When subscribing to the RSS I mostly take into account the topics being covered and the style of writing. I would not subscribe to my friends blog, if it does not fit in well, only for the sake of helping him out with one more subscription )

  30. Jill Florio says:

    I’ve given up on RSS feeds. They got too bulky too fast. I use my bookmarks mostly, and I also check posted links on Twitter.

    What makes me bookmark something? Page presentation is huge for me – I scan. If the content seems worthwhile, I will sit down and read something. If I really like what is on offer, I sign up for mailing lists.

    I have to admit, I tend to most often sign up on lists if there’s a free ebook or report offered. I am kind of a report slut that way.

  31. It takes a personal touch and a niche of exceptional interest for me to subscribe to a blog. I’m looking for rich content every day.

  32. These were all awesome, and great for me who is just starting out. I imagine that all of these tips will still be on my ‘format page’ when I double check my new blog posts in twenty years.

    Thanks John. : ^ )

  33. Jesse Grant says:

    *good content
    *nice Rss buttons 😛
    *easy to find published content
    *atleast 4 posts a week

  34. Kok Choon says:

    I subscribe to Interesting content, even if it only update once a week.

    The title and outline is also very important, if most of the post doesn’t interest me, I will not be reading it at all.

    So always put some effort on your title and summary, the outline should be write for scan, because there is so many information online, we tend to scan everything first before doing any in depth readings…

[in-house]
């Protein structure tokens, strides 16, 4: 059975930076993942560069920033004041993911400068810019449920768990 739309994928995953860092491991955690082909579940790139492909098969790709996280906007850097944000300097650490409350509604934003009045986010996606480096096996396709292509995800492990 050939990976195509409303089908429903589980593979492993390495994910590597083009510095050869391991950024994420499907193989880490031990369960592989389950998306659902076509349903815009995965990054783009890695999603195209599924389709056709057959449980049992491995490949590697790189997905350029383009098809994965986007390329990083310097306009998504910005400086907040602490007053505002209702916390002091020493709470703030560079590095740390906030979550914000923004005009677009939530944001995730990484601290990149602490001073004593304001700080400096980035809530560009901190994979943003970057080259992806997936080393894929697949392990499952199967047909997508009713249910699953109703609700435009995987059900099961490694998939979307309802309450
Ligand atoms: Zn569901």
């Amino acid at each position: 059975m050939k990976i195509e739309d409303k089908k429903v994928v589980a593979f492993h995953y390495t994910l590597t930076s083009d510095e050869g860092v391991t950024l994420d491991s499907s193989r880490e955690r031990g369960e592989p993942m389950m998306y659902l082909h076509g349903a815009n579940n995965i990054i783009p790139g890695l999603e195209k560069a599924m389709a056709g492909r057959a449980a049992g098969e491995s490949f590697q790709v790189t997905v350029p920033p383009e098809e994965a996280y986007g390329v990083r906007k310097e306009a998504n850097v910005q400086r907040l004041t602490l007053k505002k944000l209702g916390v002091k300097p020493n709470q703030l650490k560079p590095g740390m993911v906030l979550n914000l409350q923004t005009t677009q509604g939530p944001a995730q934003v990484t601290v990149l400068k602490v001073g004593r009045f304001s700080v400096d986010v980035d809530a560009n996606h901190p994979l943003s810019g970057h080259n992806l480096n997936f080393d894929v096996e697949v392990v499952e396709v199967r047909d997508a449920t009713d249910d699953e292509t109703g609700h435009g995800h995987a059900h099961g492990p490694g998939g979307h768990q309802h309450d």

35. Content and community. I’m looking for someplace that is willing to consistently willing to give and receive. Lots of great blogs out there, but not enough consistency of posting! As far as community, I hope to become a regular part of the conversation along the way.

    1. BusinessX says:

      Reading all the comments before posting is a good practice, but with as many comments as John Chow gets it is not always possible. Because I have simply said Amen to your comments on content and community.

  36. Keral Patel says:

    I do nothing for feed readers. I just keep posting and Yes I do provide a free ebook written by me to my feed subscribers about how to buy and sell domains.

  37. Downloadic says:

    i just subscribe if I like

  38. Dfunda says:

    i subscribe to read the posts directly via mail.to reduce the hassle of typing website every time.

  39. LotusJump says:

    I used to subscribe to everything but now I don’t subscribe to anything unless it comes recommended from somebody I really trust. I have too much information coming in my rss reader these days, I’m looking to trim information not find new stuff.

  40. Content is great, but unique content is or some kind of spin with your personality infused can do wonders for increasing readership.

  41. SAMMY says:

    I beg to disagree that bloggers are “lazy readers” unless of course there is statistical data available to prove it. How can you write and communicate effectively to your audience if you don’t have the habit of reading?? To be a leader, you should be a good follower as the saying goes.